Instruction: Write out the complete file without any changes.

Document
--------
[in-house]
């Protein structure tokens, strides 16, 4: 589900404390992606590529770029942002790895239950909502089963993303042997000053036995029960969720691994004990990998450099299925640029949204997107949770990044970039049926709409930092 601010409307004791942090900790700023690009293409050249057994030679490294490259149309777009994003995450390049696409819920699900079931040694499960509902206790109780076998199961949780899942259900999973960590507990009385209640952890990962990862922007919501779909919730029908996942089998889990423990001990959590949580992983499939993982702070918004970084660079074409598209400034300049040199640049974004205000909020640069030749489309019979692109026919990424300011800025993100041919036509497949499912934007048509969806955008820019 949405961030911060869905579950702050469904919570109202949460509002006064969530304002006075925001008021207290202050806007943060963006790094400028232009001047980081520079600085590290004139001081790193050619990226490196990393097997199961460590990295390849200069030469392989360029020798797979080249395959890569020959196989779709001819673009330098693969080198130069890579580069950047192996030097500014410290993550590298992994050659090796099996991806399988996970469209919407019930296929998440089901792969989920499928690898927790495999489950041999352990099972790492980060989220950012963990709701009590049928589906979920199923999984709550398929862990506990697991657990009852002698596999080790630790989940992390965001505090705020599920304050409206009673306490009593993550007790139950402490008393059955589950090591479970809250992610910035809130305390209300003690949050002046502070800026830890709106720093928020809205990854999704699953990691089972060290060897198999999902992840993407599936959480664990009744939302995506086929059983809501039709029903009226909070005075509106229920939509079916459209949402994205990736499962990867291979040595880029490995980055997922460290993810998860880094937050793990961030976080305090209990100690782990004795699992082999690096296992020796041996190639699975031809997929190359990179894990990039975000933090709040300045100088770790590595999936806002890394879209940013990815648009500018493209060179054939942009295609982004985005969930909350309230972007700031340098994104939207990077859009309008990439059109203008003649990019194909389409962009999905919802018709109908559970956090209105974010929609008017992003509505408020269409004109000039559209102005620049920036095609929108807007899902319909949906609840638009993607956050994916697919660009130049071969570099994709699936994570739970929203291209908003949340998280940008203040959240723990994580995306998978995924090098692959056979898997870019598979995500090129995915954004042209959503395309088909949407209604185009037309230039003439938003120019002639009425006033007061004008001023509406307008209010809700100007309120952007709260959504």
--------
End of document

[in-house]
């Protein structure tokens, strides 16, 4: 589900404390992606590529770029942002790895239950909502089963993303042997000053036995029960969720691994004990990998450099299925640029949204997107949770990044970039049926709409930092 601010409307004791942090900790700023690009293409050249057994030679490294490259149309777009994003995450390049696409819920699900079931040694499960509902206790109780076998199961949780899942259900999973960590507990009385209640952890990962990862922007919501779909919730029908996942089998889990423990001990959590949580992983499939993982702070918004970084660079074409598209400034300049040199640049974004205000909020640069030749489309019979692109026919990424300011800025993100041919036509497949499912934007048509969806955008820019 949405961030911060869905579950702050469904919570109202949460509002006064969530304002006075925001008021207290202050806007943060963006790094400028232009001047980081520079600085590290004139001081790193050619990226490196990393097997199961460590990295390849200069030469392989360029020798797979080249395959890569020959196989779709001819673009330098693969080198130069890579580069950047192996030097500014410290993550590298992994050659090796099996991806399988996970469209919407019930296929998440089901792969989920499928690898927790495999489950041999352990099972790492980060989220950012963990709701009590049928589906979920199923999984709550398929862990506990697991657990009852002698596999080790630790989940992390965001505090705020599920304050409206009673306490009593993550007790139950402490008393059955589950090591479970809250992610910035809130305390209300003690949050002046502070800026830890709106720093928020809205990854999704699953990691089972060290060897198999999902992840993407599936959480664990009744939302995506086929059983809501039709029903009226909070005075509106229920939509079916459209949402994205990736499962990867291979040595880029490995980055997922460290993810998860880094937050793990961030976080305090209990100690782990004795699992082999690096296992020796041996190639699975031809997929190359990179894990990039975000933090709040300045100088770790590595999936806002890394879209940013990815648009500018493209060179054939942009295609982004985005969930909350309230972007700031340098994104939207990077859009309008990439059109203008003649990019194909389409962009999905919802018709109908559970956090209105974010929609008017992003509505408020269409004109000039559209102005620049920036095609929108807007899902319909949906609840638009993607956050994916697919660009130049071969570099994709699936994570739970929203291209908003949340998280940008203040959240723990994580995306998978995924090098692959056979898997870019598979995500090129995915954004042209959503395309088909949407209604185009037309230039003439938003120019002639009425006033007061004008001023509406307008209010809700100007309120952007709260959504």